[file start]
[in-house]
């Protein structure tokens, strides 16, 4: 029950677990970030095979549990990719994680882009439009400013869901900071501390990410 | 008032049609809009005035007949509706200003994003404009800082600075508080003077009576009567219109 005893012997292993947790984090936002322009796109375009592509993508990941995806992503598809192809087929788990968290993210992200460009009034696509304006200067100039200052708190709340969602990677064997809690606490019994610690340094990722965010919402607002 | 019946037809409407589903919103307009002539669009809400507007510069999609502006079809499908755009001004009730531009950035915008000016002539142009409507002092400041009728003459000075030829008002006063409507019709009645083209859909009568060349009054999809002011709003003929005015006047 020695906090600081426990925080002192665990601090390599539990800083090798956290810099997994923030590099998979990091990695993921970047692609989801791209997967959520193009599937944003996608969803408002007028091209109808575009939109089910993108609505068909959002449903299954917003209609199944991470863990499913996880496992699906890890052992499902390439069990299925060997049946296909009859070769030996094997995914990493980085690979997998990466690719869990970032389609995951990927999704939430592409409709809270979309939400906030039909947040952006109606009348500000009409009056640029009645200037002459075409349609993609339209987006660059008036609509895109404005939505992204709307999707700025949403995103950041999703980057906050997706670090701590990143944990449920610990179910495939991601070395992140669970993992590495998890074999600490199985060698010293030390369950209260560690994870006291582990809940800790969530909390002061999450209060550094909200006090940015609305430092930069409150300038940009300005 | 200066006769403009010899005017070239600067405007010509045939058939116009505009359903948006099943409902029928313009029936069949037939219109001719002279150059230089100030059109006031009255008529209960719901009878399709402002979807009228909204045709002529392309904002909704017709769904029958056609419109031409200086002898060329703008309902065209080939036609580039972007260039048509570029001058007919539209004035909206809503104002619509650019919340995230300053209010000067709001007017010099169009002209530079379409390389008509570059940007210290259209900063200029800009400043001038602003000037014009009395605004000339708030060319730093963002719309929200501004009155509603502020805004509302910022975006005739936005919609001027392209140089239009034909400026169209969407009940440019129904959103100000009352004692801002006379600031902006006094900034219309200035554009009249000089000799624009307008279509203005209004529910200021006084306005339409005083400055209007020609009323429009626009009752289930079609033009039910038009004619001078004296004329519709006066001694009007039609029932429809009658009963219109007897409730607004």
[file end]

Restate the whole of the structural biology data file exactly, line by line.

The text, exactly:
[in-house]
């Protein structure tokens, strides 16, 4: 029950677990970030095979549990990719994680882009439009400013869901900071501390990410 | 008032049609809009005035007949509706200003994003404009800082600075508080003077009576009567219109 005893012997292993947790984090936002322009796109375009592509993508990941995806992503598809192809087929788990968290993210992200460009009034696509304006200067100039200052708190709340969602990677064997809690606490019994610690340094990722965010919402607002 | 019946037809409407589903919103307009002539669009809400507007510069999609502006079809499908755009001004009730531009950035915008000016002539142009409507002092400041009728003459000075030829008002006063409507019709009645083209859909009568060349009054999809002011709003003929005015006047 020695906090600081426990925080002192665990601090390599539990800083090798956290810099997994923030590099998979990091990695993921970047692609989801791209997967959520193009599937944003996608969803408002007028091209109808575009939109089910993108609505068909959002449903299954917003209609199944991470863990499913996880496992699906890890052992499902390439069990299925060997049946296909009859070769030996094997995914990493980085690979997998990466690719869990970032389609995951990927999704939430592409409709809270979309939400906030039909947040952006109606009348500000009409009056640029009645200037002459075409349609993609339209987006660059008036609509895109404005939505992204709307999707700025949403995103950041999703980057906050997706670090701590990143944990449920610990179910495939991601070395992140669970993992590495998890074999600490199985060698010293030390369950209260560690994870006291582990809940800790969530909390002061999450209060550094909200006090940015609305430092930069409150300038940009300005 | 200066006769403009010899005017070239600067405007010509045939058939116009505009359903948006099943409902029928313009029936069949037939219109001719002279150059230089100030059109006031009255008529209960719901009878399709402002979807009228909204045709002529392309904002909704017709769904029958056609419109031409200086002898060329703008309902065209080939036609580039972007260039048509570029001058007919539209004035909206809503104002619509650019919340995230300053209010000067709001007017010099169009002209530079379409390389008509570059940007210290259209900063200029800009400043001038602003000037014009009395605004000339708030060319730093963002719309929200501004009155509603502020805004509302910022975006005739936005919609001027392209140089239009034909400026169209969407009940440019129904959103100000009352004692801002006379600031902006006094900034219309200035554009009249000089000799624009307008279509203005209004529910200021006084306005339409005083400055209007020609009323429009626009009752289930079609033009039910038009004619001078004296004329519709006066001694009007039609029932429809009658009963219109007897409730607004």